Whereas approximately 100,000,000 sharks are killed annually, often targeted solely for their fins, and unsustainable trade is the primary cause of serious population decline in several shark species, including scalloped hammerhead sharks, great hammerhead sharks, and oceanic whitetip sharks;

Whereas the vaquita porpoise of Mexico, with fewer than 30 individual porpoises remaining, is being driven to extinction through bycatch in gillnets set for the totoaba fish, the swim bladder of which feeds a lucrative illegal trade through the United States to Asia;

Whereas tiger populations have plummeted by 95 percent over the last 100 years and African lion populations have declined by 40 percent over the last 20 years;

Whereas fewer than 4,000 tigers remain in the wild throughout all of Asia;

Whereas there are more than 7,000 tigers in farms in China, Laos, Thailand, and Vietnam, which continues to stoke demand for illegal tiger products and contributes to 30 percent of illegal trading with respect to that animal;

Whereas the United States is developing and implementing measures to address the criminal, financial, security, and environmental aspects of wildlife trafficking;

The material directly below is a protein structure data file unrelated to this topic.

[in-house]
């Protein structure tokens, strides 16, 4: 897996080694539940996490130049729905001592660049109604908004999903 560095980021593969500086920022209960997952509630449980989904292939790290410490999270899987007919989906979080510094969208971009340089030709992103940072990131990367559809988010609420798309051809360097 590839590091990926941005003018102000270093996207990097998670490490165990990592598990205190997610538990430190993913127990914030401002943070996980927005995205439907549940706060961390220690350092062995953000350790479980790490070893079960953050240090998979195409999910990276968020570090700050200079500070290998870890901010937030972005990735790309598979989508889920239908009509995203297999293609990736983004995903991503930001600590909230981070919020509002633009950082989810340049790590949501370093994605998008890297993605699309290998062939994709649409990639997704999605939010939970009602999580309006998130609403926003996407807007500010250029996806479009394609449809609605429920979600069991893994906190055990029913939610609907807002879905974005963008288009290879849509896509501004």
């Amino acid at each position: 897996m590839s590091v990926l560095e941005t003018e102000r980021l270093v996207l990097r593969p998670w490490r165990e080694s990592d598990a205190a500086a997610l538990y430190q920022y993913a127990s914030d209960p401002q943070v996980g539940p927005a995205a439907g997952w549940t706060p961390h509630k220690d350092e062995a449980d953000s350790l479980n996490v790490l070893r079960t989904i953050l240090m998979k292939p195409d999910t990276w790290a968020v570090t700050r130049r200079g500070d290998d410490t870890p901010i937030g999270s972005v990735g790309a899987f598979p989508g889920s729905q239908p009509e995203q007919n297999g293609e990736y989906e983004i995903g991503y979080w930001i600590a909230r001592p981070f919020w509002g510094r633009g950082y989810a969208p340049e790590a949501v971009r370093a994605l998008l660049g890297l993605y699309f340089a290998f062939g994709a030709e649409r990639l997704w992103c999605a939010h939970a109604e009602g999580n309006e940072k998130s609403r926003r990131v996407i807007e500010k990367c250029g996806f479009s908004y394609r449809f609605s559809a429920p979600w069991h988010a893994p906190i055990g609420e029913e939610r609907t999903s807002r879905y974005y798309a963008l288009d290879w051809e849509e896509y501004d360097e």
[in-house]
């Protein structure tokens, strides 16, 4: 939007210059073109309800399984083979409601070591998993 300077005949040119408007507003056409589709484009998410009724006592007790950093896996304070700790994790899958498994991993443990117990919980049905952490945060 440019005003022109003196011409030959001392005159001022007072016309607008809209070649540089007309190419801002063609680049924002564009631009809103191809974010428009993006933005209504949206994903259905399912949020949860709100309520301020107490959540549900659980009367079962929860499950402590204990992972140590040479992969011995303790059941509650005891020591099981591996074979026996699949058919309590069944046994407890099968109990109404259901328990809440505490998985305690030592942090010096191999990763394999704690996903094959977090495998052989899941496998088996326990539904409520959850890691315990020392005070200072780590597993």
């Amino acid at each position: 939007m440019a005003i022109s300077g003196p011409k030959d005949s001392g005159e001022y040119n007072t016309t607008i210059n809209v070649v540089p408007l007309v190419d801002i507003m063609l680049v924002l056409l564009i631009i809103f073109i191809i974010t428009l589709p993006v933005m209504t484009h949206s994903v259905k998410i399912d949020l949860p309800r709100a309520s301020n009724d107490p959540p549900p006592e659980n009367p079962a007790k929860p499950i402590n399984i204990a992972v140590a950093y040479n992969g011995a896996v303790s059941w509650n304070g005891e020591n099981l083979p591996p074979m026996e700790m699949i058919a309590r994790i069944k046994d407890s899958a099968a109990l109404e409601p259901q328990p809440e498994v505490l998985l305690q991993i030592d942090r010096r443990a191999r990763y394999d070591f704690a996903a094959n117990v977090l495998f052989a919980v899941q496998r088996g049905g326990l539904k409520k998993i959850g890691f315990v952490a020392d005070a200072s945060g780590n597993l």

Whereas Congress has allocated specific resources to combat wildlife trafficking and address the threats posed by poaching and the illegal wildlife trade;

Whereas Congress recently passed the Eliminate, Neutralize, and Disrupt Wildlife Trafficking Act of 2016 (16 U.S.C. 7601 et seq.) to strengthen the response of the United States to the global wildlife trafficking crisis;

Whereas, in December 2013, the United Nations General Assembly proclaimed March 3 as World Wildlife Day to celebrate and raise awareness of the wild fauna and flora around the world;